Irrespective of the size of your chosen Spacetwo garden room, granny annexe or extension it’s important to decide on the type of roof construction you would prefer. This decision can affect many aspects of the buildings design and the construction methods used so will also influence the price. We use two types of roof design, flat or pitched.
As it states its flat, well almost. All flat roofs require a “fall” to help shed water, which is recommended by building regulations as a minimum of 1:40. This means for every 40 units horizontally the roof should fall by 1 unit. So, for a metre in length the roof will fall by 25mm. Flat roofs are the type most commonly used in garden rooms.
Advantages of a flat roof:
- Less complicated to design so therefore cheaper.
- Generally, less complicated to construct so therefore cheaper.
- Don’t need as much vertical height so can keep a building within permitted development rules
- Easier to maintain as access to the roof is much simpler (you can walk directly on the roof covering)
- You can utilise the flat surface to carry a green roof (usually sedum), but this will require modifications in roof design to carry the extra weight
Disadvantages of a flat roof:
- Less attractive than a pitch roof due to the roof covering used (generally EPDM rubber). However, this can be overcome by installing a green roof covering.
- Prone to failing if poorly installed.
- Require more maintenance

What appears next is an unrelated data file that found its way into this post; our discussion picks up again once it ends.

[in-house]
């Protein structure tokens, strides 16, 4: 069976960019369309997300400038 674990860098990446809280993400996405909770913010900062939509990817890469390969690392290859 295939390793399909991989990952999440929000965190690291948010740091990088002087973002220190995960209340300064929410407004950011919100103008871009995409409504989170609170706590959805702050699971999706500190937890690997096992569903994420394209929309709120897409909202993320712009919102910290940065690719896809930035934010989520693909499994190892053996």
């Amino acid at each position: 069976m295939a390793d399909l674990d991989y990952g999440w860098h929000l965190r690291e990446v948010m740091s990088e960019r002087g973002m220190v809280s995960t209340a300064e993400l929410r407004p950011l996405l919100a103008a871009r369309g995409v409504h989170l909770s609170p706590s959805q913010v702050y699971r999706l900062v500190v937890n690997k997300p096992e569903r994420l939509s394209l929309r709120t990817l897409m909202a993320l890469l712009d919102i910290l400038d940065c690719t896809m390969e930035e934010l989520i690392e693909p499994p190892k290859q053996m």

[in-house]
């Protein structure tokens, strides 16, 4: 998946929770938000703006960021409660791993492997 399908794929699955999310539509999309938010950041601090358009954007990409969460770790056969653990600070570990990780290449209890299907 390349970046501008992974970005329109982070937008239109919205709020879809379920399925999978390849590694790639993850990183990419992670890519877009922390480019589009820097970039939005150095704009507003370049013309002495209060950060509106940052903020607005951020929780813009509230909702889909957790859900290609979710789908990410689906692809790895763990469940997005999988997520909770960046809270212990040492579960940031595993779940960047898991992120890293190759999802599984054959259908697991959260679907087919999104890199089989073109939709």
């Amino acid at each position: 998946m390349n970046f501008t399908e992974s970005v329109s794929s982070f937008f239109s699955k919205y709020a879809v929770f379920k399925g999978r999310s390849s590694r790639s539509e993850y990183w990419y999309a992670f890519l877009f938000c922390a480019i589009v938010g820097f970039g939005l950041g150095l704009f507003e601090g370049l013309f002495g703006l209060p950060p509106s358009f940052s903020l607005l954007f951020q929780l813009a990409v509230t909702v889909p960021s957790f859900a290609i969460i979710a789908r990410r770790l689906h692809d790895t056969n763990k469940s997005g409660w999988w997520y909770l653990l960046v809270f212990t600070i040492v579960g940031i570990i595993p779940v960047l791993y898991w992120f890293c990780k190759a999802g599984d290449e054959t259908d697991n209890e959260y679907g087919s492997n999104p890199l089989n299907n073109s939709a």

- Suffer from U.V. Degradation
- Life span is usually 20 years, which is not as good as most pitched roofs
A pitch roof is defined as any roof with a slope of over 10 degrees. This type of roof is less commonly used in garden rooms but at Space Two we offer both types as part of our design and construction service.
Advantages of a pitch roof:
- More attractive than a flat roof
- The roof void can be used as extra storage or to include more insulation or as a vaulted ceiling, greater room height.
- Better weather resistance
- Better lifespan than a flat roof
- Generally require less maintenance
Disadvantages of a pitch roof:
- More complex to construct so therefore can be more expensive
- Usually requires a covering of shingles, slates or some similar material which again adds cost and complexity to the build
- More difficult to maintain if any problems arise
- Requires more height, so the building is less likely to fall under permitted development
- Can put a greater weight on footings
So there are pros and cons with each type of roof but whatever type of design you choose, here at spacetwo we will be happy to guide you through the design process to ensure the choice you do make is an informed one.